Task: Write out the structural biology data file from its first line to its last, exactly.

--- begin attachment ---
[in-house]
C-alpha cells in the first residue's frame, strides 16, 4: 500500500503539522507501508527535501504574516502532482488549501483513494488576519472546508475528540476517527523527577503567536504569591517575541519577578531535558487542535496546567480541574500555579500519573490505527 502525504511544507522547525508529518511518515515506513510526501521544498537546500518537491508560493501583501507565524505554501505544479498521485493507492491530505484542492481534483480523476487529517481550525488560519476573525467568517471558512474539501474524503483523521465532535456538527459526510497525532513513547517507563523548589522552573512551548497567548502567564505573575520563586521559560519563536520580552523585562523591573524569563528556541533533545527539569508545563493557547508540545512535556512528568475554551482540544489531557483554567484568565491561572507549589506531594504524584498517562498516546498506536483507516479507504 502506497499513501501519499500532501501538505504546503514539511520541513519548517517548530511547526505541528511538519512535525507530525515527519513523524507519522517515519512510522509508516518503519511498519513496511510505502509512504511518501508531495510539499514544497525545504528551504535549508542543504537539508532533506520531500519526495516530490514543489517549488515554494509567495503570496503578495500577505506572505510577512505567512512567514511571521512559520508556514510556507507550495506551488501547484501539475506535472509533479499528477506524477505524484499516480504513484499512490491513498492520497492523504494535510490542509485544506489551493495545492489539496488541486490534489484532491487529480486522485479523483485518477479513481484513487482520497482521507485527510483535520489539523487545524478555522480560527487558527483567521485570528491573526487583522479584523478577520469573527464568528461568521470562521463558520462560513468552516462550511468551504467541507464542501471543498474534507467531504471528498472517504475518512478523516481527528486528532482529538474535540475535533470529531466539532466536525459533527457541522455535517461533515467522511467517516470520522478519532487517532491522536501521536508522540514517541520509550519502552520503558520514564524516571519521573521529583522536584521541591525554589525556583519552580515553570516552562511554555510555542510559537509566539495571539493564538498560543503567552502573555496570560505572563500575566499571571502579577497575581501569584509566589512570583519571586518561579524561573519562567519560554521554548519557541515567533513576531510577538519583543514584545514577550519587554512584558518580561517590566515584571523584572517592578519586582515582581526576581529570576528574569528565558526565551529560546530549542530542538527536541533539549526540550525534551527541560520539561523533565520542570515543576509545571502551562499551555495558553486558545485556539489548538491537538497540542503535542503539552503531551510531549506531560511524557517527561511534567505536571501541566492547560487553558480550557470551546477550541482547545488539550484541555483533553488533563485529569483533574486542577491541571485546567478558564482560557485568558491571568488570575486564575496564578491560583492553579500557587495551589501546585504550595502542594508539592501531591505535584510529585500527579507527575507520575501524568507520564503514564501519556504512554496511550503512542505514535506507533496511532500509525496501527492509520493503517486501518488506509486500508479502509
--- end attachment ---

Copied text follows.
[in-house]
C-alpha cells in the first residue's frame, strides 16, 4: 500500500503539522507501508527535501504574516502532482488549501483513494488576519472546508475528540476517527523527577503567536504569591517575541519577578531535558487542535496546567480541574500555579500519573490505527 502525504511544507522547525508529518511518515515506513510526501521544498537546500518537491508560493501583501507565524505554501505544479498521485493507492491530505484542492481534483480523476487529517481550525488560519476573525467568517471558512474539501474524503483523521465532535456538527459526510497525532513513547517507563523548589522552573512551548497567548502567564505573575520563586521559560519563536520580552523585562523591573524569563528556541533533545527539569508545563493557547508540545512535556512528568475554551482540544489531557483554567484568565491561572507549589506531594504524584498517562498516546498506536483507516479507504 502506497499513501501519499500532501501538505504546503514539511520541513519548517517548530511547526505541528511538519512535525507530525515527519513523524507519522517515519512510522509508516518503519511498519513496511510505502509512504511518501508531495510539499514544497525545504528551504535549508542543504537539508532533506520531500519526495516530490514543489517549488515554494509567495503570496503578495500577505506572505510577512505567512512567514511571521512559520508556514510556507507550495506551488501547484501539475506535472509533479499528477506524477505524484499516480504513484499512490491513498492520497492523504494535510490542509485544506489551493495545492489539496488541486490534489484532491487529480486522485479523483485518477479513481484513487482520497482521507485527510483535520489539523487545524478555522480560527487558527483567521485570528491573526487583522479584523478577520469573527464568528461568521470562521463558520462560513468552516462550511468551504467541507464542501471543498474534507467531504471528498472517504475518512478523516481527528486528532482529538474535540475535533470529531466539532466536525459533527457541522455535517461533515467522511467517516470520522478519532487517532491522536501521536508522540514517541520509550519502552520503558520514564524516571519521573521529583522536584521541591525554589525556583519552580515553570516552562511554555510555542510559537509566539495571539493564538498560543503567552502573555496570560505572563500575566499571571502579577497575581501569584509566589512570583519571586518561579524561573519562567519560554521554548519557541515567533513576531510577538519583543514584545514577550519587554512584558518580561517590566515584571523584572517592578519586582515582581526576581529570576528574569528565558526565551529560546530549542530542538527536541533539549526540550525534551527541560520539561523533565520542570515543576509545571502551562499551555495558553486558545485556539489548538491537538497540542503535542503539552503531551510531549506531560511524557517527561511534567505536571501541566492547560487553558480550557470551546477550541482547545488539550484541555483533553488533563485529569483533574486542577491541571485546567478558564482560557485568558491571568488570575486564575496564578491560583492553579500557587495551589501546585504550595502542594508539592501531591505535584510529585500527579507527575507520575501524568507520564503514564501519556504512554496511550503512542505514535506507533496511532500509525496501527492509520493503517486501518488506509486500508479502509